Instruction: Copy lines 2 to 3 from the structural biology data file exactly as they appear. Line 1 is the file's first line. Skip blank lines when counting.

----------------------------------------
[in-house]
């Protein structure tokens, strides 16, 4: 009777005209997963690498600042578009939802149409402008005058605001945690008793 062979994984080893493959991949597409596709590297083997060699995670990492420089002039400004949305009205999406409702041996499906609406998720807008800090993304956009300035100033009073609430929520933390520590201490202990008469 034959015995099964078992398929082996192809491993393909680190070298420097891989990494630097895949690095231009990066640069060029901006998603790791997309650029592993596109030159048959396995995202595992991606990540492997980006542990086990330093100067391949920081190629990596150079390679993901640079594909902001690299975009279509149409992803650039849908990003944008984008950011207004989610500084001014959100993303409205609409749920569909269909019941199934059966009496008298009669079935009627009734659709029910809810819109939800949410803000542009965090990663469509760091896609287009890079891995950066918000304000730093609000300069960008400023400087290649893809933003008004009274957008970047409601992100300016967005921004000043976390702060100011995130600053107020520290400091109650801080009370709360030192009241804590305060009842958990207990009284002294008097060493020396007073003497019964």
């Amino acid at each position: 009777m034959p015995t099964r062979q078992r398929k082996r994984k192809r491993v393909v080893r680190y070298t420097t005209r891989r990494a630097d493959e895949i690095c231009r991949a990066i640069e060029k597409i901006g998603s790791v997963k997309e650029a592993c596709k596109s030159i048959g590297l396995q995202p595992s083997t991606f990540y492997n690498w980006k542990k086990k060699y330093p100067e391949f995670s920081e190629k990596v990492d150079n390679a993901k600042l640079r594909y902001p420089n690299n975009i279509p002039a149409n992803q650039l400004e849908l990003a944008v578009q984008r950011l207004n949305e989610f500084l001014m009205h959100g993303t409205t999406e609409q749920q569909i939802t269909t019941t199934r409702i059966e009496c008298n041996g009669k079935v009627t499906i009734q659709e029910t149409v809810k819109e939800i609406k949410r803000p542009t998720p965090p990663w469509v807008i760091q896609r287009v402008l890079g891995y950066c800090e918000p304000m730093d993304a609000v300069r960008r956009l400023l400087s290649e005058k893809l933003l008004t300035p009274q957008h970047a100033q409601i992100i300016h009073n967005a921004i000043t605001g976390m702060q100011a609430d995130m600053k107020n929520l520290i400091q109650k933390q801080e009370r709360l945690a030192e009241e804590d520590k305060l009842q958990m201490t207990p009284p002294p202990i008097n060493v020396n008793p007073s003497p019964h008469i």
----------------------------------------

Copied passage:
């Protein structure tokens, strides 16, 4: 009777005209997963690498600042578009939802149409402008005058605001945690008793 062979994984080893493959991949597409596709590297083997060699995670990492420089002039400004949305009205999406409702041996499906609406998720807008800090993304956009300035100033009073609430929520933390520590201490202990008469 034959015995099964078992398929082996192809491993393909680190070298420097891989990494630097895949690095231009990066640069060029901006998603790791997309650029592993596109030159048959396995995202595992991606990540492997980006542990086990330093100067391949920081190629990596150079390679993901640079594909902001690299975009279509149409992803650039849908990003944008984008950011207004989610500084001014959100993303409205609409749920569909269909019941199934059966009496008298009669079935009627009734659709029910809810819109939800949410803000542009965090990663469509760091896609287009890079891995950066918000304000730093609000300069960008400023400087290649893809933003008004009274957008970047409601992100300016967005921004000043976390702060100011995130600053107020520290400091109650801080009370709360030192009241804590305060009842958990207990009284002294008097060493020396007073003497019964």
């Amino acid at each position: 009777m034959p015995t099964r062979q078992r398929k082996r994984k192809r491993v393909v080893r680190y070298t420097t005209r891989r990494a630097d493959e895949i690095c231009r991949a990066i640069e060029k597409i901006g998603s790791v997963k997309e650029a592993c596709k596109s030159i048959g590297l396995q995202p595992s083997t991606f990540y492997n690498w980006k542990k086990k060699y330093p100067e391949f995670s920081e190629k990596v990492d150079n390679a993901k600042l640079r594909y902001p420089n690299n975009i279509p002039a149409n992803q650039l400004e849908l990003a944008v578009q984008r950011l207004n949305e989610f500084l001014m009205h959100g993303t409205t999406e609409q749920q569909i939802t269909t019941t199934r409702i059966e009496c008298n041996g009669k079935v009627t499906i009734q659709e029910t149409v809810k819109e939800i609406k949410r803000p542009t998720p965090p990663w469509v807008i760091q896609r287009v402008l890079g891995y950066c800090e918000p304000m730093d993304a609000v300069r960008r956009l400023l400087s290649e005058k893809l933003l008004t300035p009274q957008h970047a100033q409601i992100i300016h009073n967005a921004i000043t605001g976390m702060q100011a609430d995130m600053k107020n929520l520290i400091q109650k933390q801080e009370r709360l945690a030192e009241e804590d520590k305060l009842q958990m201490t207990p009284p002294p202990i008097n060493v020396n008793p007073s003497p019964h008469i």